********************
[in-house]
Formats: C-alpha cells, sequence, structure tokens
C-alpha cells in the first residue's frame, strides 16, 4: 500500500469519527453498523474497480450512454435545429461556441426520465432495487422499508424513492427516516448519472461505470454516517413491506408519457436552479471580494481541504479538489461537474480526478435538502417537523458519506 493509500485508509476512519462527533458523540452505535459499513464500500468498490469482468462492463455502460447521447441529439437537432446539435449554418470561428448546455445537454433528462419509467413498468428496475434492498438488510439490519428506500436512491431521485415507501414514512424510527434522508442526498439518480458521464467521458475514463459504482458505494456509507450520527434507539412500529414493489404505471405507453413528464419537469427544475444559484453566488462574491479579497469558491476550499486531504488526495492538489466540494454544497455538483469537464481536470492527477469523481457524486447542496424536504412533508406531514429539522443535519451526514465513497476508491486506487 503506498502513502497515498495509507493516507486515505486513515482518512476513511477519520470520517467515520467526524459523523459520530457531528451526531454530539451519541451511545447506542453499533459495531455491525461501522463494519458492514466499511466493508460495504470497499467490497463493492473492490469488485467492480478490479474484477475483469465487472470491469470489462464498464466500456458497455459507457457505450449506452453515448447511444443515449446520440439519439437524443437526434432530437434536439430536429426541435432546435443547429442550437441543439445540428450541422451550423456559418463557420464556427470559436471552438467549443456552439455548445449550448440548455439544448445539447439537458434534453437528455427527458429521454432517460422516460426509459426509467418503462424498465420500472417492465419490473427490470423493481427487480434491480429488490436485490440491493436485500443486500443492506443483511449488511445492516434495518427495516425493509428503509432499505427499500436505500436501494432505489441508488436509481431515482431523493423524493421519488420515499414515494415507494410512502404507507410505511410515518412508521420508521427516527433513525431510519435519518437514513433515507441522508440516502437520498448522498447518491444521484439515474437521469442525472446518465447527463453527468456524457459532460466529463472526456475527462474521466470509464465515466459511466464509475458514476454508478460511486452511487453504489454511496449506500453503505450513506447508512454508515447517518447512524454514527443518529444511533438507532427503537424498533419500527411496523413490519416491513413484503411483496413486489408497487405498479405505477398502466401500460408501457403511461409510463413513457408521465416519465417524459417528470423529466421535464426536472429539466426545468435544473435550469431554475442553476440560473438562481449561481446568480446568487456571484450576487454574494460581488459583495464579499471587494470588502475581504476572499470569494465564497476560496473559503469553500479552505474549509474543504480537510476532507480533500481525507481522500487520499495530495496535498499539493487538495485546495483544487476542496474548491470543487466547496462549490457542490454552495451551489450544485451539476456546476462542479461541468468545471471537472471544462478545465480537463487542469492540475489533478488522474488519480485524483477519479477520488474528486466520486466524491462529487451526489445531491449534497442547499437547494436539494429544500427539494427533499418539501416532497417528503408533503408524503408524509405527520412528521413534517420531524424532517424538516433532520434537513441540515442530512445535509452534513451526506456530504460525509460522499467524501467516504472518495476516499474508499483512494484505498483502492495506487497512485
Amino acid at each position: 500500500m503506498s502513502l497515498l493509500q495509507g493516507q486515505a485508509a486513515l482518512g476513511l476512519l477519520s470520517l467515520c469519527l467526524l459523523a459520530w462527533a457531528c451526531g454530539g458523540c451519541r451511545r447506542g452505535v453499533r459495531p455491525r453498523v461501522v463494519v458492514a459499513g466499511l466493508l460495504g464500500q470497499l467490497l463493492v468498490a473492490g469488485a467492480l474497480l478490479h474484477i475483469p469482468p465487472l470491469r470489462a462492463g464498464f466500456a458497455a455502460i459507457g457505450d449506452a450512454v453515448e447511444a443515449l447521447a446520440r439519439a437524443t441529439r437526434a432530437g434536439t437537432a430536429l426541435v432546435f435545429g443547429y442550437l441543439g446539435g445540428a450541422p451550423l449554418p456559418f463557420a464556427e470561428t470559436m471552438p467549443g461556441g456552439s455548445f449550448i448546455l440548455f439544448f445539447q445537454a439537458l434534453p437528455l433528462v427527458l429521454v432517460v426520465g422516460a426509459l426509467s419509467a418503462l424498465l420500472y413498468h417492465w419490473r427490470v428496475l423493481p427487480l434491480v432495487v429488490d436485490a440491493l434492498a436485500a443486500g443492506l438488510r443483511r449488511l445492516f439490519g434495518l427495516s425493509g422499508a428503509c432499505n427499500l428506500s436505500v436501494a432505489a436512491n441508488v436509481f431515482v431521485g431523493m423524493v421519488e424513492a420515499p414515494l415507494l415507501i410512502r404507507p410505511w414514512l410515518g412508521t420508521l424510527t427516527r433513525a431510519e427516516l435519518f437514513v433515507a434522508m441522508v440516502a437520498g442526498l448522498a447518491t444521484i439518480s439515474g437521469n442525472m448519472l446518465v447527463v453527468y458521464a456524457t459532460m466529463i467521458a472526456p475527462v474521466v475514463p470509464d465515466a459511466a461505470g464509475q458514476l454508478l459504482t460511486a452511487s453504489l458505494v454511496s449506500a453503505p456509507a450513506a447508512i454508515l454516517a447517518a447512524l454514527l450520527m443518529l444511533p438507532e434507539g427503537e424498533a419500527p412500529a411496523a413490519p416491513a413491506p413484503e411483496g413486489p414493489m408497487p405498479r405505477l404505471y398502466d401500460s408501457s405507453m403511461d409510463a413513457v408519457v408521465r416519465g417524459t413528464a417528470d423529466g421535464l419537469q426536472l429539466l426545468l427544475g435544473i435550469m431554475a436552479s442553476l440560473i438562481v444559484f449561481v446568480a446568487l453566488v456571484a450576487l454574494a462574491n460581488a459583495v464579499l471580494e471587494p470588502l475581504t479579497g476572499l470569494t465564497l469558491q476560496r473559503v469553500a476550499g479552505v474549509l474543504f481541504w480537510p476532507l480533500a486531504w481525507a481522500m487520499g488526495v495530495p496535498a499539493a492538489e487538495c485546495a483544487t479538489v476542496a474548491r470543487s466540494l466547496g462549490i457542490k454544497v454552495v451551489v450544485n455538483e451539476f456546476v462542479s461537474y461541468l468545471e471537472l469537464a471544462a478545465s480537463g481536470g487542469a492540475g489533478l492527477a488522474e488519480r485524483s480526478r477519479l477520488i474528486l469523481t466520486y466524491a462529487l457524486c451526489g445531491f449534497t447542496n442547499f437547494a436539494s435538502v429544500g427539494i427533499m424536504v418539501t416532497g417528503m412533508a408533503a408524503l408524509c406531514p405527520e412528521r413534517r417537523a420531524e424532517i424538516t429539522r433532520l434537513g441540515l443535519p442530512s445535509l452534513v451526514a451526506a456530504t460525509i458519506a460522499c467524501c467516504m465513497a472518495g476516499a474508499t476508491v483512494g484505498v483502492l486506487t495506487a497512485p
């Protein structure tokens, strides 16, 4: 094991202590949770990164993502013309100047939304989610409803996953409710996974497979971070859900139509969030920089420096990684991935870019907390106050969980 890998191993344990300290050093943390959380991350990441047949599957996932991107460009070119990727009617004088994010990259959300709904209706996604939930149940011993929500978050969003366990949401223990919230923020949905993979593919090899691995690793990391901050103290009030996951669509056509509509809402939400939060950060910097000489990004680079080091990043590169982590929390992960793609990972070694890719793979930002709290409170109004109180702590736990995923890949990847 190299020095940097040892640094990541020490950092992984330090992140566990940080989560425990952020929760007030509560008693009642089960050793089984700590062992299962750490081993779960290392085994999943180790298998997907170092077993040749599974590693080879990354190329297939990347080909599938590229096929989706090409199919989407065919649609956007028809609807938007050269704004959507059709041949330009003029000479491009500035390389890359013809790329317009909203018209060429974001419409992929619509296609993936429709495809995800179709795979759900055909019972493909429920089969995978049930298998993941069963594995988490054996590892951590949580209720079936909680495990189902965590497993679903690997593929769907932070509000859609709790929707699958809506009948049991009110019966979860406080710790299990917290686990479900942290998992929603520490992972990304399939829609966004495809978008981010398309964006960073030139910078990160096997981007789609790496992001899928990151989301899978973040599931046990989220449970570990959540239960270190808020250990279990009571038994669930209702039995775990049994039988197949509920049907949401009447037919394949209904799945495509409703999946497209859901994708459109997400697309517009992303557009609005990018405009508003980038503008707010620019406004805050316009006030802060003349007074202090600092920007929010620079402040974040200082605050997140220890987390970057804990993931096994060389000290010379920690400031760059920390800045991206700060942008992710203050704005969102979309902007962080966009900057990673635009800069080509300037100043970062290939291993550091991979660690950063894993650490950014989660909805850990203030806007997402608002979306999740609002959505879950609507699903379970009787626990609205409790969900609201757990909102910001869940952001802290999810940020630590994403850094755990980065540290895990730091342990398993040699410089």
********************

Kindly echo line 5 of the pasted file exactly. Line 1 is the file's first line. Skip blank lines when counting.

């Protein structure tokens, strides 16, 4: 094991202590949770990164993502013309100047939304989610409803996953409710996974497979971070859900139509969030920089420096990684991935870019907390106050969980 890998191993344990300290050093943390959380991350990441047949599957996932991107460009070119990727009617004088994010990259959300709904209706996604939930149940011993929500978050969003366990949401223990919230923020949905993979593919090899691995690793990391901050103290009030996951669509056509509509809402939400939060950060910097000489990004680079080091990043590169982590929390992960793609990972070694890719793979930002709290409170109004109180702590736990995923890949990847 190299020095940097040892640094990541020490950092992984330090992140566990940080989560425990952020929760007030509560008693009642089960050793089984700590062992299962750490081993779960290392085994999943180790298998997907170092077993040749599974590693080879990354190329297939990347080909599938590229096929989706090409199919989407065919649609956007028809609807938007050269704004959507059709041949330009003029000479491009500035390389890359013809790329317009909203018209060429974001419409992929619509296609993936429709495809995800179709795979759900055909019972493909429920089969995978049930298998993941069963594995988490054996590892951590949580209720079936909680495990189902965590497993679903690997593929769907932070509000859609709790929707699958809506009948049991009110019966979860406080710790299990917290686990479900942290998992929603520490992972990304399939829609966004495809978008981010398309964006960073030139910078990160096997981007789609790496992001899928990151989301899978973040599931046990989220449970570990959540239960270190808020250990279990009571038994669930209702039995775990049994039988197949509920049907949401009447037919394949209904799945495509409703999946497209859901994708459109997400697309517009992303557009609005990018405009508003980038503008707010620019406004805050316009006030802060003349007074202090600092920007929010620079402040974040200082605050997140220890987390970057804990993931096994060389000290010379920690400031760059920390800045991206700060942008992710203050704005969102979309902007962080966009900057990673635009800069080509300037100043970062290939291993550091991979660690950063894993650490950014989660909805850990203030806007997402608002979306999740609002959505879950609507699903379970009787626990609205409790969900609201757990909102910001869940952001802290999810940020630590994403850094755990980065540290895990730091342990398993040699410089």